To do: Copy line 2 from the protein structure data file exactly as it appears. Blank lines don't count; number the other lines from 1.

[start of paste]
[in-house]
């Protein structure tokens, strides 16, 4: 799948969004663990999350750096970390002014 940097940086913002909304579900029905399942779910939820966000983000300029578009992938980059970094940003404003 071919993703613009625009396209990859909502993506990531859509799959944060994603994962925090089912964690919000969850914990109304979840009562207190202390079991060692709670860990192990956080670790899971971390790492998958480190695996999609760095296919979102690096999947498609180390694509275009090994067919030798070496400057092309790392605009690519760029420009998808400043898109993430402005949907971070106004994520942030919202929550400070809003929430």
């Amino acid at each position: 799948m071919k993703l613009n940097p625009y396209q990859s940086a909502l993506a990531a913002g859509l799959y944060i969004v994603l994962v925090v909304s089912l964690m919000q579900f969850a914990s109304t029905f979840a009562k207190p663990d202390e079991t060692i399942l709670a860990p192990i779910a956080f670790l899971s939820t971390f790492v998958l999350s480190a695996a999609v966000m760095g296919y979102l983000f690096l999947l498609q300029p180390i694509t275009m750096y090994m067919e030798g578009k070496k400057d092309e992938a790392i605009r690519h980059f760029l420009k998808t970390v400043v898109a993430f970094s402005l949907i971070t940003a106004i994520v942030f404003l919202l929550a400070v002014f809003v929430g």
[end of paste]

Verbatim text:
């Protein structure tokens, strides 16, 4: 799948969004663990999350750096970390002014 940097940086913002909304579900029905399942779910939820966000983000300029578009992938980059970094940003404003 071919993703613009625009396209990859909502993506990531859509799959944060994603994962925090089912964690919000969850914990109304979840009562207190202390079991060692709670860990192990956080670790899971971390790492998958480190695996999609760095296919979102690096999947498609180390694509275009090994067919030798070496400057092309790392605009690519760029420009998808400043898109993430402005949907971070106004994520942030919202929550400070809003929430």